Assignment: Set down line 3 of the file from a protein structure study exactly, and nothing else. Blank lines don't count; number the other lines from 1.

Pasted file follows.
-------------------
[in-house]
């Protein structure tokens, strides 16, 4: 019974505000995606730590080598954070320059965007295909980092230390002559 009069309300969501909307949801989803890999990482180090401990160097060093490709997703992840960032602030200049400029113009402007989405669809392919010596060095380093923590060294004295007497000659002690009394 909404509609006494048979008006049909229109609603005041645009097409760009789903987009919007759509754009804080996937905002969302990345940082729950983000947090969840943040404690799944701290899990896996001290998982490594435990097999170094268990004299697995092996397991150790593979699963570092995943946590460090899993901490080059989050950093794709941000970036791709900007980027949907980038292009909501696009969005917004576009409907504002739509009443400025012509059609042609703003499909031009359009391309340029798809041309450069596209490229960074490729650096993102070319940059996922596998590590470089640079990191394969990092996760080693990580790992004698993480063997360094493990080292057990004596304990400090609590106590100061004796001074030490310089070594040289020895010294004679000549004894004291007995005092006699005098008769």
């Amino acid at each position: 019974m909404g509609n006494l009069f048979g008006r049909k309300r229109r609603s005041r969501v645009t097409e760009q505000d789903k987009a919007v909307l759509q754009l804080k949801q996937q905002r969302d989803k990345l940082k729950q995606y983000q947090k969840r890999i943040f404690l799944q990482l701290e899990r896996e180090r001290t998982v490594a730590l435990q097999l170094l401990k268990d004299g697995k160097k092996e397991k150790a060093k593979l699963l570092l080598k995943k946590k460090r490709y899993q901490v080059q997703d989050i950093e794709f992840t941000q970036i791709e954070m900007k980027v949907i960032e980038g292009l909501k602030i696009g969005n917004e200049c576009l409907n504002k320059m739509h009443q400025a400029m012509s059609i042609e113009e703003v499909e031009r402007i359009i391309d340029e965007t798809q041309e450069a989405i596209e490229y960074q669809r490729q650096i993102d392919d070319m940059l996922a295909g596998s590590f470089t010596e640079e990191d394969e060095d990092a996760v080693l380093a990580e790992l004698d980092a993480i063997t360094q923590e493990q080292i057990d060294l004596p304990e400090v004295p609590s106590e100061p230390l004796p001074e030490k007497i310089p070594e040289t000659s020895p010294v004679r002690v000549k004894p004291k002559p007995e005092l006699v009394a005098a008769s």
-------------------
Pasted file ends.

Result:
């Amino acid at each position: 019974m909404g509609n006494l009069f048979g008006r049909k309300r229109r609603s005041r969501v645009t097409e760009q505000d789903k987009a919007v909307l759509q754009l804080k949801q996937q905002r969302d989803k990345l940082k729950q995606y983000q947090k969840r890999i943040f404690l799944q990482l701290e899990r896996e180090r001290t998982v490594a730590l435990q097999l170094l401990k268990d004299g697995k160097k092996e397991k150790a060093k593979l699963l570092l080598k995943k946590k460090r490709y899993q901490v080059q997703d989050i950093e794709f992840t941000q970036i791709e954070m900007k980027v949907i960032e980038g292009l909501k602030i696009g969005n917004e200049c576009l409907n504002k320059m739509h009443q400025a400029m012509s059609i042609e113009e703003v499909e031009r402007i359009i391309d340029e965007t798809q041309e450069a989405i596209e490229y960074q669809r490729q650096i993102d392919d070319m940059l996922a295909g596998s590590f470089t010596e640079e990191d394969e060095d990092a996760v080693l380093a990580e790992l004698d980092a993480i063997t360094q923590e493990q080292i057990d060294l004596p304990e400090v004295p609590s106590e100061p230390l004796p001074e030490k007497i310089p070594e040289t000659s020895p010294v004679r002690v000549k004894p004291k002559p007995e005092l006699v009394a005098a008769s």